Adjusting to the new normal: accelerating operating pressures and 70” of snow

Andrew Slotnick

Flash back to early January in New England – winter had barely shown its face, the football playoffs were underway and I was walking into Gillette Stadium for the HFMA MA RI regional revenue cycle event. As I write this blog post a few short weeks later, that scene could not be more different. Ok, yes, the obvious point to make here is that the New England Patriots won the Super Bowl, but unlike the Pats winning the big game, which as the odds makers had it at the time should not have been a huge surprise, the changes to the greater Boston landscape are downright shocking. In less than three weeks the region has been crushed with over 70+” of snow, and as of this morning it’s still falling. Roads are narrowing, resources such as public transportation and utility services are extremely limited by the snow and cold and everyday life has changed for the time being.

What I heard at the HFMA event back in snowless January, was that just like the impact this historic snowfall has had on Bostonians, everyday life for provider organizations is changing too. The most noticeable similarity in my opinion, between the challenges discussed at HFMA and the waves of snow storms that hit the Boston area is access to vital resources. While the streets of Boston are literally disappearing more and more with each snow fall and public transportation delays are becoming more prevalent and longer, cost and reimbursement pressures are having the same effect on hospital and health systems. Whether its cash flow, bond rating, or days cash on hand, declining profitability across the board is limiting the availability of financial resources that are vital funding the clinical mission. The hospitals and health systems attending the HFMA event however recognize that the time to address these prevailing trends is now. Facing rising out of pocket payments with front-end improvements to improve collections or scrutinizing workflow efficiencies to reduce costs are just two examples of the level of detail that high performers are taking to maintain or improve financial performance in the face to change.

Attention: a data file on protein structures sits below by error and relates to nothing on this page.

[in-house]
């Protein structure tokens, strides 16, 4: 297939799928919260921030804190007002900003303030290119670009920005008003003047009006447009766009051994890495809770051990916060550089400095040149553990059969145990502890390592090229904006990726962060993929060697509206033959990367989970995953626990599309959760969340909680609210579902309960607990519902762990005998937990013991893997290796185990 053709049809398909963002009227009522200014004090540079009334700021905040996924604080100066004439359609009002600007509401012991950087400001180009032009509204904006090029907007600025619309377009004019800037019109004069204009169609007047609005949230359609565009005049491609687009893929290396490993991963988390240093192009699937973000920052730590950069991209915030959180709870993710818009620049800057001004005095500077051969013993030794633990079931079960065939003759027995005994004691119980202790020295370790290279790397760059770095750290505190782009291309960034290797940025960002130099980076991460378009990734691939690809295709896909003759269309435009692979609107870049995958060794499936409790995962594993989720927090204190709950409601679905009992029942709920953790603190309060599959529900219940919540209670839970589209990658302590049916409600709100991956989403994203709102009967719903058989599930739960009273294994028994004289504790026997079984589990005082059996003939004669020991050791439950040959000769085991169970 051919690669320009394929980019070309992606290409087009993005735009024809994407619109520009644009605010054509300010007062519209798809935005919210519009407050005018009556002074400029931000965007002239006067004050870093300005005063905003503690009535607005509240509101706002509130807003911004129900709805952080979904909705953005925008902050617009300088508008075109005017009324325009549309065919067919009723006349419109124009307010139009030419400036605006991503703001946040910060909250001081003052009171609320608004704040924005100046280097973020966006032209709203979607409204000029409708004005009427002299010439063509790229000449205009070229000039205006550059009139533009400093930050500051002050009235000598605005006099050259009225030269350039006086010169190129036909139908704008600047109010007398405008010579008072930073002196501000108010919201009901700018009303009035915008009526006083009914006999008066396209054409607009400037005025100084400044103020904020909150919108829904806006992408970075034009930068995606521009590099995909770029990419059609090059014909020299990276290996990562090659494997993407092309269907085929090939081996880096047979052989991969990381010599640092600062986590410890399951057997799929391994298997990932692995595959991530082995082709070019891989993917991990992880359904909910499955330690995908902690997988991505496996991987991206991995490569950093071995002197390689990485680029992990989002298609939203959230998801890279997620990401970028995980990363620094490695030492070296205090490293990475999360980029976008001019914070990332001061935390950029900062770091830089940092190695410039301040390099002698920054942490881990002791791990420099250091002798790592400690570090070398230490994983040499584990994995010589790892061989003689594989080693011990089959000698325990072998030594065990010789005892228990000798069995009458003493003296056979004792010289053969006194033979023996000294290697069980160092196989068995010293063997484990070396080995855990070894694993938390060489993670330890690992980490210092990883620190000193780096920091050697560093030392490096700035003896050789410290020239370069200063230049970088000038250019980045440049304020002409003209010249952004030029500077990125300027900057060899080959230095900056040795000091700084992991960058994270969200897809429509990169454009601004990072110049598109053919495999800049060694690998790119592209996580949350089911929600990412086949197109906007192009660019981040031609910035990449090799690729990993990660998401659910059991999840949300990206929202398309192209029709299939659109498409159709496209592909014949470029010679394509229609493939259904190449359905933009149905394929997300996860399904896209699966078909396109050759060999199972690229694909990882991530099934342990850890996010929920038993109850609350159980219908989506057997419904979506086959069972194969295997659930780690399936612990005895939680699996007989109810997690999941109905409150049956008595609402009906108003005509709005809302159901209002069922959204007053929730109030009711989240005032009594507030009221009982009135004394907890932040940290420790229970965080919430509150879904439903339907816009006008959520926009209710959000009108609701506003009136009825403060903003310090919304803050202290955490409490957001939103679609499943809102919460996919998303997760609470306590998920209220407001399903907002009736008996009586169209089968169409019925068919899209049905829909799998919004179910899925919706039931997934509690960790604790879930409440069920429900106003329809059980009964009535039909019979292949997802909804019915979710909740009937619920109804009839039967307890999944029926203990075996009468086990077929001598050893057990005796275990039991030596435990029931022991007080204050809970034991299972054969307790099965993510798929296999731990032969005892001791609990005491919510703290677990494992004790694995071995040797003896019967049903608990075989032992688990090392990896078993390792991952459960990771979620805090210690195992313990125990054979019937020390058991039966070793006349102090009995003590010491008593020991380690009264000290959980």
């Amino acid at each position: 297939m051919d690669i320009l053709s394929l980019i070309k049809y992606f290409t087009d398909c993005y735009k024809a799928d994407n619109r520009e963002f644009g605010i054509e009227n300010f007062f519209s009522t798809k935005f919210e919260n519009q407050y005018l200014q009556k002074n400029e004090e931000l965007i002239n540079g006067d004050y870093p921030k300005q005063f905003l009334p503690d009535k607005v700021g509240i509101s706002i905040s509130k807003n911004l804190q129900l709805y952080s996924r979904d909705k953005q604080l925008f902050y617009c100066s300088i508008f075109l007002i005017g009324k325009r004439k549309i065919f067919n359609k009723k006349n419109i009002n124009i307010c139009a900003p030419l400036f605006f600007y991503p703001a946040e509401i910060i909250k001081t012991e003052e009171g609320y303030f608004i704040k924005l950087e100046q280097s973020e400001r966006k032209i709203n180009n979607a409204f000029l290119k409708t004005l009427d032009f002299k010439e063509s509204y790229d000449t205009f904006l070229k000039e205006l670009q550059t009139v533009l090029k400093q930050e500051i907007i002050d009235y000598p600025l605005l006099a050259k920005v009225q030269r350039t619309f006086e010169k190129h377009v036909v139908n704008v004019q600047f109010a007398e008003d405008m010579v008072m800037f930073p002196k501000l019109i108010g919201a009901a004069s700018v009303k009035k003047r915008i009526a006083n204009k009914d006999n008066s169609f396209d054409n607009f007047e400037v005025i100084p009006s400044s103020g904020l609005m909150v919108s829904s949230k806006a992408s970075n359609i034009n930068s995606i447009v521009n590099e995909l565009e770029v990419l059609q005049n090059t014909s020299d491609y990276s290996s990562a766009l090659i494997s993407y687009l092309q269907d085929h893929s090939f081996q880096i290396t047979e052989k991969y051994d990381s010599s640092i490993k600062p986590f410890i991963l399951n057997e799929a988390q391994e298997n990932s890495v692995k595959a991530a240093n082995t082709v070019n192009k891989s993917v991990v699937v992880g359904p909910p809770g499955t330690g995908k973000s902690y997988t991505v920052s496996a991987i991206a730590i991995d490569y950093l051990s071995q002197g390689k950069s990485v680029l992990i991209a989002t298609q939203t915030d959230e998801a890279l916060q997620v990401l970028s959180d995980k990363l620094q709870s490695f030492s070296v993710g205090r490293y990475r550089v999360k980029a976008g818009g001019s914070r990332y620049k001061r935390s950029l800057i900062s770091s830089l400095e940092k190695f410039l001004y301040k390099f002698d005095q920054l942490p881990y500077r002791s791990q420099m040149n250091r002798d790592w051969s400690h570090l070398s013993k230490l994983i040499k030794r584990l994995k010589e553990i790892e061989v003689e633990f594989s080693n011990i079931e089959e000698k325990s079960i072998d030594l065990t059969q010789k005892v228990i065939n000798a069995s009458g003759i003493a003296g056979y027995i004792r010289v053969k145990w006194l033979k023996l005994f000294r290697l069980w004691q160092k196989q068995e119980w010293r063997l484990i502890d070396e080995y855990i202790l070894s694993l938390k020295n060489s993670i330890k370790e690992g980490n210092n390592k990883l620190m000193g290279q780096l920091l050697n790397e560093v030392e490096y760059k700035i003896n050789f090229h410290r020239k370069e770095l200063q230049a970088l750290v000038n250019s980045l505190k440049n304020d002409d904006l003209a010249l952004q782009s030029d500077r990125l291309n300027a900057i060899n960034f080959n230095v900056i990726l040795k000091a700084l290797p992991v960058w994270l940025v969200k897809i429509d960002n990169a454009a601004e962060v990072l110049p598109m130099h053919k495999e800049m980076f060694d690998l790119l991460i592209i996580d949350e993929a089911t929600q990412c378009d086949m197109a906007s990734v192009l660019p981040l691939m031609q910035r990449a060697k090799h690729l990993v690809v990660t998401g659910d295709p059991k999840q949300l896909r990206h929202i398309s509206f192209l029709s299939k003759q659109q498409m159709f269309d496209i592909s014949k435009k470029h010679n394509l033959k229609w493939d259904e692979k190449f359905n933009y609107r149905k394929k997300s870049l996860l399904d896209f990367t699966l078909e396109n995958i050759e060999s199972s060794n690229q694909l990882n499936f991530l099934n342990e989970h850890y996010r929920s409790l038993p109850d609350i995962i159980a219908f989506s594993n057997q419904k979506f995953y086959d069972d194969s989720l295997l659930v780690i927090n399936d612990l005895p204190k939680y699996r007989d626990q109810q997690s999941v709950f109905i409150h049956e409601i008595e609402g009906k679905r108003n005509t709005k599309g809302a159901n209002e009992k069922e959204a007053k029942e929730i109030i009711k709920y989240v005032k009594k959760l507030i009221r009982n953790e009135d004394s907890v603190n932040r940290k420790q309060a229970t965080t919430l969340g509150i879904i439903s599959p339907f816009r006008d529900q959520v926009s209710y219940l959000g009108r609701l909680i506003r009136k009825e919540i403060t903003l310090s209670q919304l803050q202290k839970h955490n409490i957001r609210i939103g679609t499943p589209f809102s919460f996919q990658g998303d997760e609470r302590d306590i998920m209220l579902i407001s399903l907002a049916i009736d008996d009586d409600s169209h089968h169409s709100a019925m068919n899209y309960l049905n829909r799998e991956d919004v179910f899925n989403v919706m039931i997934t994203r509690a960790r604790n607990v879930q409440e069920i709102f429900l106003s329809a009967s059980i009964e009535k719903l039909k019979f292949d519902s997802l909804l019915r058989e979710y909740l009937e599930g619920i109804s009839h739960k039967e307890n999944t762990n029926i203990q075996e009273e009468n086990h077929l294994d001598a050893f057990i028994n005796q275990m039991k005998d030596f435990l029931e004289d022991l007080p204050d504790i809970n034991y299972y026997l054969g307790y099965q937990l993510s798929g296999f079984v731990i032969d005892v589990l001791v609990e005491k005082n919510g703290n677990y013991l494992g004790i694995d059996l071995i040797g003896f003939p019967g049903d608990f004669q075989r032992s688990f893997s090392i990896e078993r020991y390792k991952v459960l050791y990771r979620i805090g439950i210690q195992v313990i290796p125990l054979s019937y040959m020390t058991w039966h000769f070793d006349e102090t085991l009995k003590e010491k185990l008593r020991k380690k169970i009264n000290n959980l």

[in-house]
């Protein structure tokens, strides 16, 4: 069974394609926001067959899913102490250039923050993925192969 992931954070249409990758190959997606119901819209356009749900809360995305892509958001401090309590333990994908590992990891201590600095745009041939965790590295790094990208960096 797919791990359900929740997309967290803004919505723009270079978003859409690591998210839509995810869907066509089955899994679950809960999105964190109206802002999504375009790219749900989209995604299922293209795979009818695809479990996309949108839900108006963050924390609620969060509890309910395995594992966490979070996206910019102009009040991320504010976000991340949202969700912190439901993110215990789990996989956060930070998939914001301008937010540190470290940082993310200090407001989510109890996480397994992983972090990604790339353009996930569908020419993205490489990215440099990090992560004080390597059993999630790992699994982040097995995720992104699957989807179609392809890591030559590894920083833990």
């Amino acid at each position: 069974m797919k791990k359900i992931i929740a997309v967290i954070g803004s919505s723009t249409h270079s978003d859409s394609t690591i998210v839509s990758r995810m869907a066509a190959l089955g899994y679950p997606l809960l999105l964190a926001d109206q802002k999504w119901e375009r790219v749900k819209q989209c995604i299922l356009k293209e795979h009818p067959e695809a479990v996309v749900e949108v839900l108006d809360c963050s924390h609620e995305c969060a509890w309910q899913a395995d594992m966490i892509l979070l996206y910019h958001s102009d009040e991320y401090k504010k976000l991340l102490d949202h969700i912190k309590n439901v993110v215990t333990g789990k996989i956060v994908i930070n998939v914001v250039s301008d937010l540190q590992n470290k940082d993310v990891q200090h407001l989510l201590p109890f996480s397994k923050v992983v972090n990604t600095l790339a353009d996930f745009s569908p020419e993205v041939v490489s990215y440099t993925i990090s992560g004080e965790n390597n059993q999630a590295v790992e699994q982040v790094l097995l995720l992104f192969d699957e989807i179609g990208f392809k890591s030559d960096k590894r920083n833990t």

Boston will recover from snowmagedon, and life will return to normal, minus some water and ice damage… However, that is where the parallel between Boston’s snowy story and the financial challenges of provider organizations ends. Life for provider organizations will not return to normal, in fact, even if you want to consider maintaining financial performance as ‘normal,’ doing so requires a new approach.  Weather it is flipping the revenue cycle upside down, investing in front-end vs. back end capabilities, or re-training staff to address uncomfortable financial discussions with patients prior to service or taking advantage of innovative technologies such as predictive analytics, it was very clear that maintaining the status quo will not return like results. In fact the ability to adapt to the new normal will dictate who tackles it shoulder-to-shoulder and who thrives, those who cannot will quickly identify themselves as ripening targets for acquisition.


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